It ranks with selfie sticks, car alarms and karaoke machines. You know it has reserved a place of honor in the Museum of the Most Annoying when the inventor apologizes for it, as Ron Carlson did in a 2014 article in The Atlantic Magazine.
“We ended up creating one of the most hated tools in the advertiser’s toolkit: the email pop-up.”
Regardless of whether your goal is to generate an email list, increase a subscriber base or drum up leads, email pop-ups create a dilemma for marketers.
We strive to generate user-friendly content. Then we include pop-up windows that we know annoy visitors. It’s paradoxical how we attempt to attract users with engaging content – only to drive them away when it matters most.
So, the question is: Does the effectiveness of pop-ups compensate for the irritation?
“The data shows it works.” That’s the most common way we justify interruption marketing, even if individual results can be less convincing.
Pop-ups work, you say? Prove it, say the most aggrieved users – including those of us who have used them in our own marketing efforts with less-than-outstanding results.
Is the effectiveness of pop-ups a myth?
With those frustrated users and discouraged marketers in mind, we attempted to unearth the data that will either validate their effectiveness or expose them as a cyber urban legend.
(Initial revelation: The number of pop-ups encountered while researching pop-ups is astonishing.)
A recent HubSpot survey of 1,500 online browsers in the United States and Europe confirms what we long suspected: Pop-ups are the most despised ads of all, with 73% of respondents saying they “dislike” them, which is another way of saying they’d rather be thumbed in the eye.
Those surveyed also said full page pop-ups that require a microscope to find the “X” to remove are the most frustrating browsing experience. (Personal note: Language that guilt-trips you into clicking – “No! I Don’t Want to Get Rich!" – are equally galling).
We also found a motherlode of small and large statistical samples that indicate that pop-ups are, indeed, effective – albeit with varying degrees of success.
SumoMe claims its users have collected 23,645,948 email addresses in less than two years via email capture pop-ups. Their study of nearly two billion popups found that average pop-up conversion rates hover around three percent. The top 10-percent highest performers averaged an impressive 9.28 percent conversion rate, and three out of 10 had conversion rates above 11 percent.
Bothersome or not, pop-ups are 49 percent more noticeable than banners and other online advertising, according to a study by Statistical Research, Inc.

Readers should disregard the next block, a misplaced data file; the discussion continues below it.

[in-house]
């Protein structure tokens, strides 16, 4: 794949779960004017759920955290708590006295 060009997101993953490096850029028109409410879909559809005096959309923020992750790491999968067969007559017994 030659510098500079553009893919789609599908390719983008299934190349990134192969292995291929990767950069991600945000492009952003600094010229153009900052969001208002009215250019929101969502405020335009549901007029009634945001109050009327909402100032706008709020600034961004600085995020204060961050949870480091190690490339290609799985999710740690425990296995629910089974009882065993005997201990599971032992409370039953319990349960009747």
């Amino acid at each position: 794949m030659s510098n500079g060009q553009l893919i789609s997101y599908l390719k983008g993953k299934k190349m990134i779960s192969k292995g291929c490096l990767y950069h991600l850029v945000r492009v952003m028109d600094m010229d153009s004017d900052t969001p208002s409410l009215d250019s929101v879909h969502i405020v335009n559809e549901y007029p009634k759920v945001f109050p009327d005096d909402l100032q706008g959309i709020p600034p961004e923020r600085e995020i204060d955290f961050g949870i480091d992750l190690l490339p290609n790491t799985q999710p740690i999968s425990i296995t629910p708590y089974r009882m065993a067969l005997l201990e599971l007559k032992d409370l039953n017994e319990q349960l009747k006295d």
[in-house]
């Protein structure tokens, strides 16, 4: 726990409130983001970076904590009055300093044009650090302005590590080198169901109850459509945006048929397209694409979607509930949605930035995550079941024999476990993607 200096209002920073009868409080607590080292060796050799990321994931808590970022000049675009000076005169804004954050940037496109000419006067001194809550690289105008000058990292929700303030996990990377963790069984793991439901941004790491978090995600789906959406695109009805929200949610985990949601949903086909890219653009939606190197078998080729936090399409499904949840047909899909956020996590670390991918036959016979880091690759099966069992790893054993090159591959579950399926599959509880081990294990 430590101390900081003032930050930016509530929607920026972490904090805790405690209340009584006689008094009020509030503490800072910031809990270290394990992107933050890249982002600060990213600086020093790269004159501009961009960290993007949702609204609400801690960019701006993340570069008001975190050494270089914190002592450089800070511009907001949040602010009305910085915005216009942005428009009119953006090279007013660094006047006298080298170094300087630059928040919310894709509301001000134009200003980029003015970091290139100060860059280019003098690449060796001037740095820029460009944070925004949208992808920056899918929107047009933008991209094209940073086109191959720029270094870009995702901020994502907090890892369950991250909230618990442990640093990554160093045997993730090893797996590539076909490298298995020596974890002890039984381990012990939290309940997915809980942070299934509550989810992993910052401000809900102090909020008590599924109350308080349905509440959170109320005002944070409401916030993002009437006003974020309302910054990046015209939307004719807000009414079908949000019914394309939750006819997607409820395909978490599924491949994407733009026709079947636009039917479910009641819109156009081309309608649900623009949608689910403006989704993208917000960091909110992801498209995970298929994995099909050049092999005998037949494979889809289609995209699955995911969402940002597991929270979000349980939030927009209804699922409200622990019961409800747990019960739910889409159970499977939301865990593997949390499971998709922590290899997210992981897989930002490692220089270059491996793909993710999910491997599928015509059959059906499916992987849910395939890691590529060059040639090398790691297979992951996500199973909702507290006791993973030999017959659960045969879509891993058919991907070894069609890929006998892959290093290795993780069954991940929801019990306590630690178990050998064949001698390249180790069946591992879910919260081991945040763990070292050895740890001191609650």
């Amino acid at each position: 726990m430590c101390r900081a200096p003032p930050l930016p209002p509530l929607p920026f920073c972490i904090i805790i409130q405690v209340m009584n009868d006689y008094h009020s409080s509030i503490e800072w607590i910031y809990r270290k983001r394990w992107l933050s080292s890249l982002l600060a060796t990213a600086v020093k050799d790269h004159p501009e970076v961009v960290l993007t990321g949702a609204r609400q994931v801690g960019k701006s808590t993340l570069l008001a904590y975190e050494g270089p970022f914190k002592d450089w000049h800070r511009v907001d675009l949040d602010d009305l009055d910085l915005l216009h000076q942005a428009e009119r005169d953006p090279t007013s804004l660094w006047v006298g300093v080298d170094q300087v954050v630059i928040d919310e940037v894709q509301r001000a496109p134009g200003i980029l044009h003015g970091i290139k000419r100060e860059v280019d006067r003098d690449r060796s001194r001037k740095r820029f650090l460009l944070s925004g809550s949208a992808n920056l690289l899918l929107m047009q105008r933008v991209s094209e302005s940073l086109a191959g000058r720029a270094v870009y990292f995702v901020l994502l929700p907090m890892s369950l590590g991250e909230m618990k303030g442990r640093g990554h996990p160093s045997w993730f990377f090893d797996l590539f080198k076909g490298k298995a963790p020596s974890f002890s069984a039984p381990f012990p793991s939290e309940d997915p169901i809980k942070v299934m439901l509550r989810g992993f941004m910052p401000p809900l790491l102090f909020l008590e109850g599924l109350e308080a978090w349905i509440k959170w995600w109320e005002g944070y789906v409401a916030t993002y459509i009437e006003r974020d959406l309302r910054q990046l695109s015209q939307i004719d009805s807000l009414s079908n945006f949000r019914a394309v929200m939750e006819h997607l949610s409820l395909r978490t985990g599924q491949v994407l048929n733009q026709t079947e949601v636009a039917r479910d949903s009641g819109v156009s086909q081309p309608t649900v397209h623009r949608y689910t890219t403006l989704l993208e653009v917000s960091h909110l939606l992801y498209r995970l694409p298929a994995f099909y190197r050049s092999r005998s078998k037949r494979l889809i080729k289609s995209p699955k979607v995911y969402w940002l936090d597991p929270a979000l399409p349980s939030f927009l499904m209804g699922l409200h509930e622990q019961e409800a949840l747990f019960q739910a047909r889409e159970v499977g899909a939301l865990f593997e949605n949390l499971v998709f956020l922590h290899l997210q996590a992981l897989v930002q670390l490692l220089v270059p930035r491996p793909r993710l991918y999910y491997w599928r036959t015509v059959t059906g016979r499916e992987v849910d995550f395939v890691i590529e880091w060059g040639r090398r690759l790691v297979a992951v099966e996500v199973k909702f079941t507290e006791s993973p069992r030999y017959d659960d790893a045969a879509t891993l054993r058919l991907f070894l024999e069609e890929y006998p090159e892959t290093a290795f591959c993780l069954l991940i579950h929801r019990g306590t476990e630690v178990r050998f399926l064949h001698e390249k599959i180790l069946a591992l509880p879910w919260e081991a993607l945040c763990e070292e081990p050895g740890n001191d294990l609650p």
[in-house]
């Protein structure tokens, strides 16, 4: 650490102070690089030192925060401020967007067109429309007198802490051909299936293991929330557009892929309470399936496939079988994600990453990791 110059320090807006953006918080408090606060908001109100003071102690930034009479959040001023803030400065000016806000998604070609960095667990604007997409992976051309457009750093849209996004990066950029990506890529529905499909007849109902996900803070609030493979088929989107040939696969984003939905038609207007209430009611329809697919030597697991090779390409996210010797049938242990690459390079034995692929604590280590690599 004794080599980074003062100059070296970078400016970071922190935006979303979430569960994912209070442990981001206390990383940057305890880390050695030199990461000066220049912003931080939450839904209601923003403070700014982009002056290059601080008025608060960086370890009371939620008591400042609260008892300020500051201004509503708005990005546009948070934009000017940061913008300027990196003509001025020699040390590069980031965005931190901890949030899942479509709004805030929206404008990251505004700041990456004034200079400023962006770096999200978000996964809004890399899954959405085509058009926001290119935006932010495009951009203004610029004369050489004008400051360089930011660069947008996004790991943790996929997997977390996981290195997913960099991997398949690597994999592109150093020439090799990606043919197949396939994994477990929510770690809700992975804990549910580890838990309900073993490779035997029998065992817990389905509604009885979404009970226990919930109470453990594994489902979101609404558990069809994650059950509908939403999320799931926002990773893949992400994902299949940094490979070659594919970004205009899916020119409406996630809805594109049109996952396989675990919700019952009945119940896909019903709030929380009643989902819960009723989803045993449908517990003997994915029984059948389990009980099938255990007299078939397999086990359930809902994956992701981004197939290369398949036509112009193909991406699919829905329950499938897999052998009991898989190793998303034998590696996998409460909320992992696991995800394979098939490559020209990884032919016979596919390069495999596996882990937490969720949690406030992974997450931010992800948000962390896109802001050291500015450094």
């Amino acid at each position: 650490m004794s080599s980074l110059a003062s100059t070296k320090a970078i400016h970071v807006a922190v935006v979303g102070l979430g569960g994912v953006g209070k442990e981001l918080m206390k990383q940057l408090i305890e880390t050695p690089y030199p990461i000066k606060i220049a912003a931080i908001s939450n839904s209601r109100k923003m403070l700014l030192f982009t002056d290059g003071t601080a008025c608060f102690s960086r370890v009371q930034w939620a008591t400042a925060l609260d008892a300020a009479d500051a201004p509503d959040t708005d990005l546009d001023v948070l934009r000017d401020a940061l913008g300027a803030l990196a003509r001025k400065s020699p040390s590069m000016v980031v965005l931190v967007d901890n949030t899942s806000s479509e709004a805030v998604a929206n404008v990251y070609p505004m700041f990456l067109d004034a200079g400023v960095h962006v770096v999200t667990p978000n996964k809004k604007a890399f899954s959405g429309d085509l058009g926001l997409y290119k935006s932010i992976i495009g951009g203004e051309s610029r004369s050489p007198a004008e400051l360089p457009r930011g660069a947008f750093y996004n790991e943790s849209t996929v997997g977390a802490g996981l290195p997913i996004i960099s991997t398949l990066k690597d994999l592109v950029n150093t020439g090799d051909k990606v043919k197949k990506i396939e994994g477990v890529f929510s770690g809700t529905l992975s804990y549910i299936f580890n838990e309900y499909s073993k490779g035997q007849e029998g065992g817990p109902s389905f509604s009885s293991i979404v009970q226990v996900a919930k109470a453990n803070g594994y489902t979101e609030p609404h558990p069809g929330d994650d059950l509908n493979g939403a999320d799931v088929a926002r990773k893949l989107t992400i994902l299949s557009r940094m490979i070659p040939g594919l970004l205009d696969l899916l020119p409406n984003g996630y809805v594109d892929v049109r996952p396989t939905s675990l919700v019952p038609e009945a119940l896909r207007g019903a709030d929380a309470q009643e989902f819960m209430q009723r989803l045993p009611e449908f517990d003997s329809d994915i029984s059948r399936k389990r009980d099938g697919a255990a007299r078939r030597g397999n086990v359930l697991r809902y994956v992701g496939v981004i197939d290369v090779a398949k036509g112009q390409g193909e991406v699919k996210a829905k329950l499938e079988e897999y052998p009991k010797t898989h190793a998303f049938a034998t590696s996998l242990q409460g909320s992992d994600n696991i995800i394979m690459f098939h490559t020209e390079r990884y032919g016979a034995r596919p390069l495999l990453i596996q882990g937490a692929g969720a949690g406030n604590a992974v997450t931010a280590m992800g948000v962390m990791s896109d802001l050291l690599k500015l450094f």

Goal: Maximize conversion rate, minimize annoyance
If your email pop-up gives visitors exactly what they want when they want it...well, why have you read this far? For the rest of us, consider these seven tips to make your email capture pop-ups more effective and less bothersome:
- Use them in moderation. Nobody likes being pestered by three different salespeople before they’ve had a chance to reach the back wall.
- Timing is everything. Let the user become familiar with the content before making them commit. The highest-converting pop-ups don’t appear right away.
- Use perceptive pop-ups. Use different pop-ups based on whether the user has visited your site before or where they are in the buyer’s cycle. If you want to learn more, here’s a good primer on smart pop-ups.
- Test on mobile. Then test again: More and more people are using their phones to browse, remember.
- Keep pop-ups simple, direct and specific. No more than two fields as a rule of thumb. Give calls to action personality while also providing context. What will the visitor receive? How will they benefit?
- It’s all about packaging, right? Make sure your pop-up is original, engaging and stands out. Colors and visuals impact purchasing patterns and influence potential customers.
Related Content: Anatomy of Great Call-to-Action Examples
Other options to consider
If you’re still not getting the results you want, consider “hover” or “lightbox” ads, which can deliver the same results with less potential irritation to browsers.
Because, of course, the last emotion a marketer wants to feel is the kind of regret expressed by Carlson, inventor of the pop-up.
He created the world’s very first pop-up after a particular fiasco involving extremely unhappy executives for a major car company after their banner ad appeared on a web page celebrating an X-rated activity.
As a workaround, Carlson wrote code that launched a window to keep the ad from being associated with any specific page and the pop-up was hatched.
And Pandora’s Box was opened.
“I’m sorry,” Carlson later said. “Our intentions were good.”